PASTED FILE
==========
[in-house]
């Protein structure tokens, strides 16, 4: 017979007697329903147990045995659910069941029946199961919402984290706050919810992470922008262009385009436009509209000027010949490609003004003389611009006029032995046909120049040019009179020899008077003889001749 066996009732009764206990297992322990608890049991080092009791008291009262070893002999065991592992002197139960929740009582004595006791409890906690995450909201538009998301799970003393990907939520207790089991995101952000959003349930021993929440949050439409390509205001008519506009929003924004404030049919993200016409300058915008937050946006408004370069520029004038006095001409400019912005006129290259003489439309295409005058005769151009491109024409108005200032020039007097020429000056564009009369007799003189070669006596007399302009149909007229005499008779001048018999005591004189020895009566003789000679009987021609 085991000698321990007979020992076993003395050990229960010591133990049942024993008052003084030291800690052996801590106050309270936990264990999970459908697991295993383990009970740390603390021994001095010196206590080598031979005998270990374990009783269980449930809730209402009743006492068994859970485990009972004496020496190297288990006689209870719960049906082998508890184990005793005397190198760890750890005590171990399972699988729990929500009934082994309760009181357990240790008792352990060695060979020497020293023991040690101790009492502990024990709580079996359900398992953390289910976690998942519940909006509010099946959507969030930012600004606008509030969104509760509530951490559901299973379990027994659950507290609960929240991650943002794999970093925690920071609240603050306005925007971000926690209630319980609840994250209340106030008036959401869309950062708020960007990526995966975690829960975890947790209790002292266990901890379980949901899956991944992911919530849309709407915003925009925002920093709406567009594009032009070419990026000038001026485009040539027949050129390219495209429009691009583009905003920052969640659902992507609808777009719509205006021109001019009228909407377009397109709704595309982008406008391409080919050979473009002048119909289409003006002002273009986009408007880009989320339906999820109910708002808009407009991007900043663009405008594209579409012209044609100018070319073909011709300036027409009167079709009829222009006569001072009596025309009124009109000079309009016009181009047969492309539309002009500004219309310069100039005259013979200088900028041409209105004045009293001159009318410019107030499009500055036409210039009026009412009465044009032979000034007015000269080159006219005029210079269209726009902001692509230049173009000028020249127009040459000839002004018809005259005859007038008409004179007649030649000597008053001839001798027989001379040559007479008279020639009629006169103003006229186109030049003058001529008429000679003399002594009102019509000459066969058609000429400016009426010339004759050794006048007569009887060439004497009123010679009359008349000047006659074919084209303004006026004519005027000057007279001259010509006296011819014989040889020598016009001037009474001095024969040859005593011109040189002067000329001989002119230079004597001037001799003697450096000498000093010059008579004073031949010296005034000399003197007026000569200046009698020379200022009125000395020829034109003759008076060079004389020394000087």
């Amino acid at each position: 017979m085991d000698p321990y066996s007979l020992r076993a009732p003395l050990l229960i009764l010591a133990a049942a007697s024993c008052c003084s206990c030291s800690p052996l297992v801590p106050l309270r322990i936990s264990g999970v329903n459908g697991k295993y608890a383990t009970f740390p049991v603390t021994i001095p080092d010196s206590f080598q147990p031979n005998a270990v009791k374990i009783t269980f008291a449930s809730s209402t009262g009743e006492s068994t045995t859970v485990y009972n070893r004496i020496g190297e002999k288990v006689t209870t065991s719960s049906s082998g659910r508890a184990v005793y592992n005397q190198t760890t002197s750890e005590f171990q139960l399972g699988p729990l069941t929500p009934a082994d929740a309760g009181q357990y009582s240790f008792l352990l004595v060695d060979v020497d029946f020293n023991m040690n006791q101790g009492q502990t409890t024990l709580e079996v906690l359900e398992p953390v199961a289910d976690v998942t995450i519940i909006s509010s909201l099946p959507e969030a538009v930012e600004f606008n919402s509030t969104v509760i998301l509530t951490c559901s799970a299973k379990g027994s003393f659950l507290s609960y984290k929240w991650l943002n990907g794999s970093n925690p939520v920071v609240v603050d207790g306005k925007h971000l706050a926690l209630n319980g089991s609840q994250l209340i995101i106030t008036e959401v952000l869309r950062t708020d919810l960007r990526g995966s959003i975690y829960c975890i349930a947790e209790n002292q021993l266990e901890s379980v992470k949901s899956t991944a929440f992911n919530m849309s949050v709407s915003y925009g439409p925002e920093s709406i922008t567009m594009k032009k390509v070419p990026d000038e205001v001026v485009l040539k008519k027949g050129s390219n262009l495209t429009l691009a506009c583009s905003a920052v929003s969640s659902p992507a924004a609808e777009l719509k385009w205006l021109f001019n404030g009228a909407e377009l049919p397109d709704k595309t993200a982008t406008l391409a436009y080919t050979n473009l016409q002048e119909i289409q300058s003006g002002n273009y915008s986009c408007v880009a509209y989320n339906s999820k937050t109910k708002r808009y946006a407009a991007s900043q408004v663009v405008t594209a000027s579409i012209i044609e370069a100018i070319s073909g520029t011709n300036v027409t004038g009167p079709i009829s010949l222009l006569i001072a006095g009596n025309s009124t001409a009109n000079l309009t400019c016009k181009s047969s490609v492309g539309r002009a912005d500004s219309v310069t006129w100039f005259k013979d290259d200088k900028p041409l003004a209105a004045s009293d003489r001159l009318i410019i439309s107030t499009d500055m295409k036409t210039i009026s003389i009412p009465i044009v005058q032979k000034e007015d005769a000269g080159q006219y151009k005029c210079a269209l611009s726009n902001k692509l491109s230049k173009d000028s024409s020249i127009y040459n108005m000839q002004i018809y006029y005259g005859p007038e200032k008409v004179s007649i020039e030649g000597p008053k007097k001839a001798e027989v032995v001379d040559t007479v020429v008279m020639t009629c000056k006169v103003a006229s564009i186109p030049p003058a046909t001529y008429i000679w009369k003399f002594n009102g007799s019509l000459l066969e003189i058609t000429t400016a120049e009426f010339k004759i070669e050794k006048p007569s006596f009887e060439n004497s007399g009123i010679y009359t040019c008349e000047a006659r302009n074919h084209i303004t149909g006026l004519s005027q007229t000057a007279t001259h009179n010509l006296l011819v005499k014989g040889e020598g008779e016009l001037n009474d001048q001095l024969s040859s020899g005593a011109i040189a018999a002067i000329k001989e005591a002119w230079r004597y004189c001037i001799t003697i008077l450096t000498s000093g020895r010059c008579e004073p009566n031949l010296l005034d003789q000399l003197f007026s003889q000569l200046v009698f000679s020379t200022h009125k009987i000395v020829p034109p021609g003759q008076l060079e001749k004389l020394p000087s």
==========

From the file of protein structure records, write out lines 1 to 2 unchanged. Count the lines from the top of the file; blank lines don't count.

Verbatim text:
[in-house]
């Protein structure tokens, strides 16, 4: 017979007697329903147990045995659910069941029946199961919402984290706050919810992470922008262009385009436009509209000027010949490609003004003389611009006029032995046909120049040019009179020899008077003889001749 066996009732009764206990297992322990608890049991080092009791008291009262070893002999065991592992002197139960929740009582004595006791409890906690995450909201538009998301799970003393990907939520207790089991995101952000959003349930021993929440949050439409390509205001008519506009929003924004404030049919993200016409300058915008937050946006408004370069520029004038006095001409400019912005006129290259003489439309295409005058005769151009491109024409108005200032020039007097020429000056564009009369007799003189070669006596007399302009149909007229005499008779001048018999005591004189020895009566003789000679009987021609 085991000698321990007979020992076993003395050990229960010591133990049942024993008052003084030291800690052996801590106050309270936990264990999970459908697991295993383990009970740390603390021994001095010196206590080598031979005998270990374990009783269980449930809730209402009743006492068994859970485990009972004496020496190297288990006689209870719960049906082998508890184990005793005397190198760890750890005590171990399972699988729990929500009934082994309760009181357990240790008792352990060695060979020497020293023991040690101790009492502990024990709580079996359900398992953390289910976690998942519940909006509010099946959507969030930012600004606008509030969104509760509530951490559901299973379990027994659950507290609960929240991650943002794999970093925690920071609240603050306005925007971000926690209630319980609840994250209340106030008036959401869309950062708020960007990526995966975690829960975890947790209790002292266990901890379980949901899956991944992911919530849309709407915003925009925002920093709406567009594009032009070419990026000038001026485009040539027949050129390219495209429009691009583009905003920052969640659902992507609808777009719509205006021109001019009228909407377009397109709704595309982008406008391409080919050979473009002048119909289409003006002002273009986009408007880009989320339906999820109910708002808009407009991007900043663009405008594209579409012209044609100018070319073909011709300036027409009167079709009829222009006569001072009596025309009124009109000079309009016009181009047969492309539309002009500004219309310069100039005259013979200088900028041409209105004045009293001159009318410019107030499009500055036409210039009026009412009465044009032979000034007015000269080159006219005029210079269209726009902001692509230049173009000028020249127009040459000839002004018809005259005859007038008409004179007649030649000597008053001839001798027989001379040559007479008279020639009629006169103003006229186109030049003058001529008429000679003399002594009102019509000459066969058609000429400016009426010339004759050794006048007569009887060439004497009123010679009359008349000047006659074919084209303004006026004519005027000057007279001259010509006296011819014989040889020598016009001037009474001095024969040859005593011109040189002067000329001989002119230079004597001037001799003697450096000498000093010059008579004073031949010296005034000399003197007026000569200046009698020379200022009125000395020829034109003759008076060079004389020394000087």